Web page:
• Instruct municipalities to start a “name and shame” campaign for non-payers of electricity. In short, to release the names of the main offenders that are non-paying to the municipality website and local papers making sure communities know who is skipping on payment. This would be similar to the City of Cape Town’s water saving “name and shame” campaign.
  • Install major smart meters for municipalities to force municipalities to collect revenue timeously. The top 5 worst municipality offenders at the end of last year were (in millions): Maluti A Phofung, Free State – 2 809; Matjhabeng, Free State – 1 815; Emalahleni, Mpumalanga – 1 667; Ngwathe, Free State – 940; and Emfuleni, Gauteng – 872.

The DA has led the charge on ways to fix Eskom over the last year, with the introduction of the Independent Systems Market Operator (ISMO) Bill or “cheaper electricity bill”. The bill seeks to break Eskom into two separate entities –  a generation and transmission/distribution entity. Our offer would see the generation entity privatized in an effort to break Eskom’s monopoly on production of energy, allowing independent power producers to compete on an equal footing in the generation sector.

With the splitting off of the generation part of Eskom, they could look at selling off power stations to different IPPs. This will reduce the debt component and create competition within the generation sector. The transmission/distribution entity would manage the grid as an independent operator and source power from IPPs and Eskom generation.

Lastly, the bill allows for well-functioning metros to source energy directly from independent energy suppliers.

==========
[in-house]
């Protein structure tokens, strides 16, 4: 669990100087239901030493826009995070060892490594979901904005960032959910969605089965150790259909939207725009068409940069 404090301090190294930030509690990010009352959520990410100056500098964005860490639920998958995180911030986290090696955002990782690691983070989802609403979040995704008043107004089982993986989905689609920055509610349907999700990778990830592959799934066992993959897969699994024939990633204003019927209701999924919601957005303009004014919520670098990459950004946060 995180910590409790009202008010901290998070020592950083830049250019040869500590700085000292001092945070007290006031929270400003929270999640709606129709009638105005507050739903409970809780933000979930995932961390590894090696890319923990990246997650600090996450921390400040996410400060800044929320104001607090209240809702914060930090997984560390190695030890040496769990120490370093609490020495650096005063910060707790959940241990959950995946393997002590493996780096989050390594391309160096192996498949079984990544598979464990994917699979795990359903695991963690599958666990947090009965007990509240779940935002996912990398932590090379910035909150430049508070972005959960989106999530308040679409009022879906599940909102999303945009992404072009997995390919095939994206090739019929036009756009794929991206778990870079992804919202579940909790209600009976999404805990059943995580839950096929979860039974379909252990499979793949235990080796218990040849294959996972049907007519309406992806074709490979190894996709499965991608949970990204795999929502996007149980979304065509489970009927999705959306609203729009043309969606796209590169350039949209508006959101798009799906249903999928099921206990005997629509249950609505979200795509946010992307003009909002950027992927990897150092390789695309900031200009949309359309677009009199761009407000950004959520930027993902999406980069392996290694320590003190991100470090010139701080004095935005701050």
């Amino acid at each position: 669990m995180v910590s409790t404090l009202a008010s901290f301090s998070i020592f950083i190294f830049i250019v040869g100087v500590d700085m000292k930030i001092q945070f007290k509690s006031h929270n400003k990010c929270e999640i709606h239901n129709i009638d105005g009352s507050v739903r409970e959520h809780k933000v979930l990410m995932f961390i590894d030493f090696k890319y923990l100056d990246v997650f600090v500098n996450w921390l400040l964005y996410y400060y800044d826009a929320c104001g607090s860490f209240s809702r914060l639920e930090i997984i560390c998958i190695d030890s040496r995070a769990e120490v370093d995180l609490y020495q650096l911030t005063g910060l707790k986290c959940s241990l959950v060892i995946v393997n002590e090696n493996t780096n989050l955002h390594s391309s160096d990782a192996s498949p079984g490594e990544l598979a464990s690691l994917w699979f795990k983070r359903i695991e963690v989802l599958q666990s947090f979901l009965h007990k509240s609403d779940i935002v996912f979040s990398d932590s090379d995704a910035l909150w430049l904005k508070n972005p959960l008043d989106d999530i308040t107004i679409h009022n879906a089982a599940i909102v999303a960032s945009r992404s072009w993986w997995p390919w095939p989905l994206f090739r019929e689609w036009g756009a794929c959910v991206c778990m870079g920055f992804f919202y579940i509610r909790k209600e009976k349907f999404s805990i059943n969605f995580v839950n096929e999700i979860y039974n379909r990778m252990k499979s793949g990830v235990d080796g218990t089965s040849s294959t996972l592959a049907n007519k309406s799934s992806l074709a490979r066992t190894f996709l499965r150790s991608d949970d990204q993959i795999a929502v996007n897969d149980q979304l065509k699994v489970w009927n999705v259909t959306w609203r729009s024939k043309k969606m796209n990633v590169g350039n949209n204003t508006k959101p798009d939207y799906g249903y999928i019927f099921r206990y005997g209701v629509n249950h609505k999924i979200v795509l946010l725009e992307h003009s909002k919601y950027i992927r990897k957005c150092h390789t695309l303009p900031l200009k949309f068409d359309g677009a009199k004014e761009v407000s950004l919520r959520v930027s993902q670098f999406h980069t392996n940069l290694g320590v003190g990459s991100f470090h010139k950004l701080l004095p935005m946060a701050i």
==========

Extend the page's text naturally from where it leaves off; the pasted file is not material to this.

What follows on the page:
Where the DA governs, we are way ahead of the rest of the country in terms of renewable energy readiness. 85% of municipalities in the Western Cape already have legislation in place to allow for independent solar energy generation, and most of them are geared to sell clean energy back into the grid.

Just last week, Mayor Herman Mashaba unveiled the R1.2 billion Sebenza Power Station Project in Johannesburg. It is the biggest sub-station in the Southern Hemisphere now stabilising electricity supply to the North Eastern quadrant of the City. This was completed both on time and under-budget. These are the kinds of solutions we should be looking at to make our country more energy secure.

The inconvenient truth is that as Deputy President from 2014, Ramaphosa knew – and was part of – many decisions that have brought South Africa’s energy sector to its knees. As far back as March 2015, he was there and headed up a ‘war room’ to oversee Eskom’s turnaround.

He was there during the board and executive appointments that helped collapse Eskom. He was there as Head of the ANC’s deployment committee from 2012, deploying the likes of allowed Brian Molefe, Anoj Singh and Matshela Koko to Eskom. And he was there as the Chairperson of the Inter-Ministerial Committee on State-Owned Enterprises (SOEs).

As next week’s Budget fast approaches, ratings agencies will be watching the action President Ramaphosa’s government will take with almost R3 trillion in projected national debt. Moody‘s has warned that South Africa’s sovereign rating will be downgraded if State Owned Enterprises (SOEs) like Eskom raise government’s debt burden any higher.

The President has an array of options at his disposal that could end the energy crisis. It is now time for the President to find the political will, stand up to his allies, and do what is best for South Africa.